Italian marines’ case verdict may not hit India’s fishing rights
The Exclusive Economic Zone (EEZ) is a sea zone prescribed under the United Nations Convention on the Law of the Sea (UNCLOS) and extends upto 200 nautical miles (370 kilometers) from the coastline of the country.
The ruling of the Permanent Court of Arbitration (tribunal) at the Hague in the Italian marines case will not affect India’s rights in the Exclusive Economic Zone (EEZ) for fishing, exploration of gas and so on, former additional solicitor general (ASG) PS Narasimha, who headed India’s legal team during the initial stages of the case before the International Tribunal for the Law of the Sea, said.
The EEZ is a sea zone prescribed under the United Nations Convention on the Law of the Sea (UNCLOS) and extends upto 200 nautical miles (370 kilometers) from the coastline of the country. UNCLOS is an international agreement that defines the rights and responsibilities of nations with regard to their conduct and use of world seas and oceans and management of marine natural resources. As per Article 56 of UNCLOS, every country has sovereign rights within the EEZ including the right to exploit natural resources, living or non-living.
The shooting of Indian fishermen in 2012 happened within the Indian EEZ. Despite that, the arbitral tribunal came to the conclusion that Italy had not violated India’s sovereign rights.
But the tribunal’s observations should be seen in the context of the specific incident of Enrica Lexie, an Italian oil tanker, wherein it held that a vessel can take action to protect itself from what it assumed was an attack by pirates, Narasimha said in an interview with Hindustan Times.
“The Tribunal’s ruling does not impact India’s rights in the EEZ for fishing, exploration of gas, fishing in any manner whatsoever. The Tribunal’s observations (on Italy not having violated India’s sovereign rights) are limited to the extent of stating that a vessel has a right to protect itself from potential piracy attacks including in the EEZ of another state. These observations are only a reflection of the rights vested in a country’s vessel to protect itself in certain circumstances and not in derogation of the coastal state’s rights in the EEZ”, he said.
Narasimha made it clear that the finding of the Tribunal need not be categorized as Italy not having violated India’s sovereign rights at all. The Tribunal, he said, recorded in clear terms that India has the freedom of navigation in the high seas and that Italy had acted in breach of India’s freedom of navigation.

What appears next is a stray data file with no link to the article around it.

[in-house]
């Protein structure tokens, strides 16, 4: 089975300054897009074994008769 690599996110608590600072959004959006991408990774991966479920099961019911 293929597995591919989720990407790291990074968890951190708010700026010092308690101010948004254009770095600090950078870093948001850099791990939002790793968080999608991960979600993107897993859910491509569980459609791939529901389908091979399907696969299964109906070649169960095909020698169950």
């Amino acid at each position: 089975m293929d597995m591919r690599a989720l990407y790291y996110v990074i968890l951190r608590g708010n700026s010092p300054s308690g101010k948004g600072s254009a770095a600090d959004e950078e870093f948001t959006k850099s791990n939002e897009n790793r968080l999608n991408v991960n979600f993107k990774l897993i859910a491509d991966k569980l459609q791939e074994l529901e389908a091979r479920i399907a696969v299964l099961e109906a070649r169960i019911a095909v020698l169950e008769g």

“The tribunal has only held that in the specific incident of the Italian vessel, which was otherwise traversing peacefully through the EEZ, the action taken by Enrica Lexie due to its supposedly bonafide assumption of a potential piracy event, may not have been in violation of India’s sovereign rights in the EEZ. The Tribunal’s ruling only proceeds to examine whether a vessel is entitled to take defensive steps to defend itself in the event of an attack in the EEZ of another country. To this particular question, it has answered in the affirmative”, he said.
Narasimha also pointed out that the tribunal rejected Italy’s claim that India is expected to make reparations for its actions of arrest and investigation of the marines.
“On India’s counter- claim of violation of Articles 56 by Italy, the Tribunal has held that no foreign flagged vessel can proceed to act against Indian sovereign interests and rights in the EEZ in any manner”, he added.
While the tribunal held that Italy interfered with India’s right to navigation when Enrica Lexie fired at the India fishing boat St. Antony, it also held that India should stop exercising criminal jurisdiction over the marines because the marines enjoyed state immunity since they were acting in their official capacity. Are these two findings contradictory?
Narasimha said that while there might be problems with regard to tribunal’s finding on marines enjoying state immunity, it is not contradictory to the finding on violation of India’s right to navigation.
“Though the issue of territoriality has been held in India’s favour the issue of immunity is not contradictory but a different issue entirely”, he said.
The Tribunal, he said, correctly observed that the act of shooting by the Marines which caused St. Antony to change direction and head back to shore was in violation of India’s freedom of navigation.
But despite specifically holding that India has jurisdiction over the incident, the tribunal also observed that whether or not India can subsequently try the Marines would also depend on the outcome of the question of immunity. The question of immunity was then answered in favour of Italian marines based on which India was asked to stop the criminal proceedings against the Marines.
“The Tribunal’s finding that immunity was applicable to the Marines in these facts and that they were “State officials of the Italian Republic” and “acting in their official capacity as officers of the Italian Navy is questionable. This approach is rather dangerous for the serious implications they entail in how countries are expected to act in similar situations in the future”, Narasimha added.